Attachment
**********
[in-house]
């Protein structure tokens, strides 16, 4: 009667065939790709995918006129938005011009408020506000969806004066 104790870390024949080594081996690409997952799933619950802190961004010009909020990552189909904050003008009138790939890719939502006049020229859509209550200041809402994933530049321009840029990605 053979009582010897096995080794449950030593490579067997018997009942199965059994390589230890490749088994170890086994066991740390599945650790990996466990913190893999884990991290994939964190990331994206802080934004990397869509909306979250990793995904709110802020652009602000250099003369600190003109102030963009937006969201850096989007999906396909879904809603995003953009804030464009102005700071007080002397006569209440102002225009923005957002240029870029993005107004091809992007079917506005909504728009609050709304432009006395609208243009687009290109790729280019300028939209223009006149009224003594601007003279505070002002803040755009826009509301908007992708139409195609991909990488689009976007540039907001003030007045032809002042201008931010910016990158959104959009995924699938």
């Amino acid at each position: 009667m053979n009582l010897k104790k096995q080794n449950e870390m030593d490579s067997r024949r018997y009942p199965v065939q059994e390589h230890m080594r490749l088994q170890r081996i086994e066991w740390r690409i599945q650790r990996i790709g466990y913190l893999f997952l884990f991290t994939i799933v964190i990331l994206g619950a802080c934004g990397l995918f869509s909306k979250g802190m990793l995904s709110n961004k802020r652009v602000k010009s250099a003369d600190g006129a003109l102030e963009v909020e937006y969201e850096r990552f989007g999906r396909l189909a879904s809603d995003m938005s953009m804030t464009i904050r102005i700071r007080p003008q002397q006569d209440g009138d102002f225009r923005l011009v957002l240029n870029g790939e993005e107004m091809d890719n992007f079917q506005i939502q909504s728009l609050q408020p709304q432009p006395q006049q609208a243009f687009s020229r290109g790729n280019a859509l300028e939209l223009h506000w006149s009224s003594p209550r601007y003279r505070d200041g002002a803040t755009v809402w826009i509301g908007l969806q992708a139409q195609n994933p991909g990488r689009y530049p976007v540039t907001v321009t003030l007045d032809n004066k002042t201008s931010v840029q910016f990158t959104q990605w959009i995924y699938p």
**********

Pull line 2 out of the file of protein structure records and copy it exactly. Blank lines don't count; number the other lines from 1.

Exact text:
């Protein structure tokens, strides 16, 4: 009667065939790709995918006129938005011009408020506000969806004066 104790870390024949080594081996690409997952799933619950802190961004010009909020990552189909904050003008009138790939890719939502006049020229859509209550200041809402994933530049321009840029990605 053979009582010897096995080794449950030593490579067997018997009942199965059994390589230890490749088994170890086994066991740390599945650790990996466990913190893999884990991290994939964190990331994206802080934004990397869509909306979250990793995904709110802020652009602000250099003369600190003109102030963009937006969201850096989007999906396909879904809603995003953009804030464009102005700071007080002397006569209440102002225009923005957002240029870029993005107004091809992007079917506005909504728009609050709304432009006395609208243009687009290109790729280019300028939209223009006149009224003594601007003279505070002002803040755009826009509301908007992708139409195609991909990488689009976007540039907001003030007045032809002042201008931010910016990158959104959009995924699938």